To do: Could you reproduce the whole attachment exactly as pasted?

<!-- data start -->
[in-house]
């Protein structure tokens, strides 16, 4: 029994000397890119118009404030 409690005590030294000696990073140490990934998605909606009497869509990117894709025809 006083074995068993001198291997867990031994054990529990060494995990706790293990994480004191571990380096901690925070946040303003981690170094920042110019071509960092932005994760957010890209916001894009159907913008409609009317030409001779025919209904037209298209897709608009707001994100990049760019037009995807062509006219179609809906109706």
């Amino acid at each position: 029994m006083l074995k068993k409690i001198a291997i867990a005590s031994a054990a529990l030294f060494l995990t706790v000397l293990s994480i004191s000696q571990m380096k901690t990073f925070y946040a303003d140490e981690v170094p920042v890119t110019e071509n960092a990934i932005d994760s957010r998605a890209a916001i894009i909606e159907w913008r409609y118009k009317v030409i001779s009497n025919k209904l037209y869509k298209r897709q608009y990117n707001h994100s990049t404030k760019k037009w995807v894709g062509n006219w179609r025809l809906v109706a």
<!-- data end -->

[in-house]
């Protein structure tokens, strides 16, 4: 029994000397890119118009404030 409690005590030294000696990073140490990934998605909606009497869509990117894709025809 006083074995068993001198291997867990031994054990529990060494995990706790293990994480004191571990380096901690925070946040303003981690170094920042110019071509960092932005994760957010890209916001894009159907913008409609009317030409001779025919209904037209298209897709608009707001994100990049760019037009995807062509006219179609809906109706």
């Amino acid at each position: 029994m006083l074995k068993k409690i001198a291997i867990a005590s031994a054990a529990l030294f060494l995990t706790v000397l293990s994480i004191s000696q571990m380096k901690t990073f925070y946040a303003d140490e981690v170094p920042v890119t110019e071509n960092a990934i932005d994760s957010r998605a890209a916001i894009i909606e159907w913008r409609y118009k009317v030409i001779s009497n025919k209904l037209y869509k298209r897709q608009y990117n707001h994100s990049t404030k760019k037009w995807v894709g062509n006219w179609r025809l809906v109706a």